I keep a travel journal
In my journal I ensure that I get the details down such as date, time, place, cost… When I have the time, I expand on these with my discoveries, feelings and learnings. And, of course, I expand further as I turn my journal entries into posts for Solo Traveler.
In your journal, you'll want the details of what you did and where, but at the end of a trip it's also nice to have a journal rich with the meaning of your travels.
There are many resources and ways to keep a travel journal. From the most traditional leather-bound journal using a fountain pen (that's my niece's preference). to going full-on technology with an app for your phone, here are your options.
More important than the technology you choose, below are also tips on how to write and get the most out of your journal.
Best App for Keeping a Travel Journal
I like Diaro. It's a free app (there's a pro version) you can get on Google Play and the App Store. You can have it accessible whenever your phone is unlocked or you can require a password specifically for your Diaro app.
Making an entry is easy.
- Upload a photo or many. A map will be automatically added to your entry based on the data in your photo.
- Add a title and text which can be a quick note or a long journal entry.
- Add a tag if you like.
If you want to go back in time to see the journal entries from a specific trip, you can search by date, tags, folder or even location. If you get the pro version you can sync your journal across all your devices including online using a Dropbox account. The pro version also let's you download your entries to a PDF document and gets rid of the tiny ad at the bottom of the app.
For more details on how to write a great travel journal, read the nine tips in the next section and the meaning of the W.R.I.T.E. acronym in the last section.
Go Old School with Your Travel Journal
I like a notebook and pen as the information will never be lost with a technology change and the journals look great on your shelf.
- Choose a sturdy journal. It could be the classic Moleskine Notebook or one that is a little more fun such as I Was Here.
- Document your itinerary. Rough out your itinerary in a few pages at the front of your journal. You can do this before you leave. Allow lots of space between points so you can keep track of how your itinerary changes as you travel.
- Every entry doesn't have to be brilliant. But every day should have an entry. Writing every day, even small details, will help you maintain your momentum. Miss a few days and sometimes the practice of writing a journal can be lost for the entire trip so try to make a notation daily, no matter how small.
- Aim for brilliance once in a while. When you can take the time to sit down and think back over the day, think about the places you went, the people you met, the food you ate, the scents you took notice of, your activities and the things you learned. As you do take note of what makes you smile. Your smile indicates an important moment. If you want you can even itemize these under a heading: What Made Me Smile Today.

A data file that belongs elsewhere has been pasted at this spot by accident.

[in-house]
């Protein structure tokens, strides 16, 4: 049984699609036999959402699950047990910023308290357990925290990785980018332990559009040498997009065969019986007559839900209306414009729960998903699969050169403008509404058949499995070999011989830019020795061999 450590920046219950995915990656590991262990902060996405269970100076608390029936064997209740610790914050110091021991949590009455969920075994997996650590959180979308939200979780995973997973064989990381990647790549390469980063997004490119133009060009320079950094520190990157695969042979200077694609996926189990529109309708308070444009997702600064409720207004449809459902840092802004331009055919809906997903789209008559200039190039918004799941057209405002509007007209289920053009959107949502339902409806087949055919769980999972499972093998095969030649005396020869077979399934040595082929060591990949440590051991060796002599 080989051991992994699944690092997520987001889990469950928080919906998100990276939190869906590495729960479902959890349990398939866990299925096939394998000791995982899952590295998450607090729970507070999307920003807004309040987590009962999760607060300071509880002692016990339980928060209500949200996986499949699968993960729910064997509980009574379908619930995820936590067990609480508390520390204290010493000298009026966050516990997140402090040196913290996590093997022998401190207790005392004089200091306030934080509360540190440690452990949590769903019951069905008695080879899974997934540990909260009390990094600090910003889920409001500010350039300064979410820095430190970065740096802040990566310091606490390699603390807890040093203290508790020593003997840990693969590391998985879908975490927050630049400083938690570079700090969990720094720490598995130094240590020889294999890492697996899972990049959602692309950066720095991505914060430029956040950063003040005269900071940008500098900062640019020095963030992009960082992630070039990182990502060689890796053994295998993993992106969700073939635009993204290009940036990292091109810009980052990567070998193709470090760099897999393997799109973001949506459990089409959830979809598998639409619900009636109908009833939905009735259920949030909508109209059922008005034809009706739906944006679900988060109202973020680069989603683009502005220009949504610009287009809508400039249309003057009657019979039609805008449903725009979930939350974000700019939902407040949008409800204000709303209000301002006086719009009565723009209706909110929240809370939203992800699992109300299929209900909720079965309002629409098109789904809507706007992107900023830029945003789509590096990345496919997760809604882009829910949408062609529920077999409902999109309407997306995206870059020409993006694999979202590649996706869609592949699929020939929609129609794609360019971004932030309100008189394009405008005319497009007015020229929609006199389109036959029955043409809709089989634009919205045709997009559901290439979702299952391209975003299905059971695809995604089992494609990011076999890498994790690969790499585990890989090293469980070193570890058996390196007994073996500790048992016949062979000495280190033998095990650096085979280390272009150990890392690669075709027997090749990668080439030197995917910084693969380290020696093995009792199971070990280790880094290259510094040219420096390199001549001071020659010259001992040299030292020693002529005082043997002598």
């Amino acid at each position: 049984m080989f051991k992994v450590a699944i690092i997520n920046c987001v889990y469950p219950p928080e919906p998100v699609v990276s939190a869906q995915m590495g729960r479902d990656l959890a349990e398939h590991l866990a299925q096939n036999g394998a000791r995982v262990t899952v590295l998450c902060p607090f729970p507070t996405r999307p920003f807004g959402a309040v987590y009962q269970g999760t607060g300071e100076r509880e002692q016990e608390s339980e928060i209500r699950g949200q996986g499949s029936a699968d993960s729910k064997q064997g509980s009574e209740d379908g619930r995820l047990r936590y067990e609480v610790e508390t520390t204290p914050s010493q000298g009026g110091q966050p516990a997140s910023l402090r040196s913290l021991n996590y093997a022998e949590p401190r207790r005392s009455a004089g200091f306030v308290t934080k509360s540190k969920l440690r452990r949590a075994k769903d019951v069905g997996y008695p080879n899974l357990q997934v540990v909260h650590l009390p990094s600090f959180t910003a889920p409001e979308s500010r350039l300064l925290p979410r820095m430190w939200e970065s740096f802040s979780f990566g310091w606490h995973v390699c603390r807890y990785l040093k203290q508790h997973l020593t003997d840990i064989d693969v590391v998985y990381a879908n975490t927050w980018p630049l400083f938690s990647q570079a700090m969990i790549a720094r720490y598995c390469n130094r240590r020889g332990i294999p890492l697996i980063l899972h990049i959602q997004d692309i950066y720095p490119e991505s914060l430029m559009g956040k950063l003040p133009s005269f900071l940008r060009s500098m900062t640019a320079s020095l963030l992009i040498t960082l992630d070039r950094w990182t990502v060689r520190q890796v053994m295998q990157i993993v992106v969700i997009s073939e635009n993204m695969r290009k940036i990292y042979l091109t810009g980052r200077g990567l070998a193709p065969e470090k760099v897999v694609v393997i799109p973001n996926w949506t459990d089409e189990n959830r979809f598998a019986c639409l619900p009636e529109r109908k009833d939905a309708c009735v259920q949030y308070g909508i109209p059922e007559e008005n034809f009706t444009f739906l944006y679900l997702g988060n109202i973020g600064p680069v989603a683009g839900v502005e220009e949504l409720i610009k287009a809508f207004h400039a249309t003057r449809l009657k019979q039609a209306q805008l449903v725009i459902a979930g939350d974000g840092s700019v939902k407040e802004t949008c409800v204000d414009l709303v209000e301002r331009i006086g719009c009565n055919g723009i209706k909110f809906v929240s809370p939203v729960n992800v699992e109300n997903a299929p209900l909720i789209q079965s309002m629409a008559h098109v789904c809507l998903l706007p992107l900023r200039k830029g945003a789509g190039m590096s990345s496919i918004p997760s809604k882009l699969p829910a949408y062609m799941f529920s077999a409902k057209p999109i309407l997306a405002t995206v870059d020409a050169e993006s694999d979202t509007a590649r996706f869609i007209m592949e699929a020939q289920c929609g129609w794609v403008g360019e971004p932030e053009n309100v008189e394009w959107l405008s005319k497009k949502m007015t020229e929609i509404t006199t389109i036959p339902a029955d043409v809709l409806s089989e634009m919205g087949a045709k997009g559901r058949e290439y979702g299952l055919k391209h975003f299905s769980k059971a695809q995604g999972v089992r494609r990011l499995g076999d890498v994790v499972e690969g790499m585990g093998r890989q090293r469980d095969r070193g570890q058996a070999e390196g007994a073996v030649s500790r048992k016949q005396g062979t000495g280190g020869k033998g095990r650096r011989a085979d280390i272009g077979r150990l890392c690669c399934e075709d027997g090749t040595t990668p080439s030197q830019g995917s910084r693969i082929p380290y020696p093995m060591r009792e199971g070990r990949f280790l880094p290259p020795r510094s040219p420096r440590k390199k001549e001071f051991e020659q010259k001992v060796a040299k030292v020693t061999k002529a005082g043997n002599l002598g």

- Find your theme: Consider all the things that made you smile. Is there a theme? As a whole, what did the day mean to you? What did you learn? How did you change? What surprised you? State one of these in one sentence or a series of three short sentences. This is the beginning of a great journal entry.
- Expand on the theme. Once you've completed your short introduction, expand. Explain what you learned. Provide details of the history or technology or your own potential – whatever it is that you learned. Describe what you thought before and after, why you changed your thinking, how it felt when it happened, what it means to you.
- Get down the details. When you're home sharing your travel stories, or perhaps years later when someone asks you for a recommendation, you'll want to remember some of the details of the day. Write them down in bullet points: where you stayed, the name of that great book shop, where you got that fantastic coffee, the restaurant you want to make sure no one goes to… capture the details that you think will be important but don't labor over the mundane.
- Go multimedia. Don't be afraid to sketch what you saw. Have glue with you so that you can add theater tickets, postcards or part of a brochure to make you pages interesting.
- End with gratitude. You spent the day exploring a place other than home. We understand the world by contrasting one thing to another. Compare what you saw to what you live daily. Identify what you're grateful for in everyday life.
The Basics for Writing a Good Journal Entry
- W – Share what actually happened. When, where and why it happened.
- R – Reflect on how all those Ws make you feel. Close your eyes to go deep into it.
- I – Now allow your writing of these events, feelings and thoughts to flow from your pen or keyboard. As you do, you'll investigate them more deeply. If you get stuck, close your eyes again or re-read what you’ve written. Then continue.
- T – Take the time to enjoy your reflecting and writing process.
- E – Embellish what you've written with photographs, ticket stubs, and other souvenirs.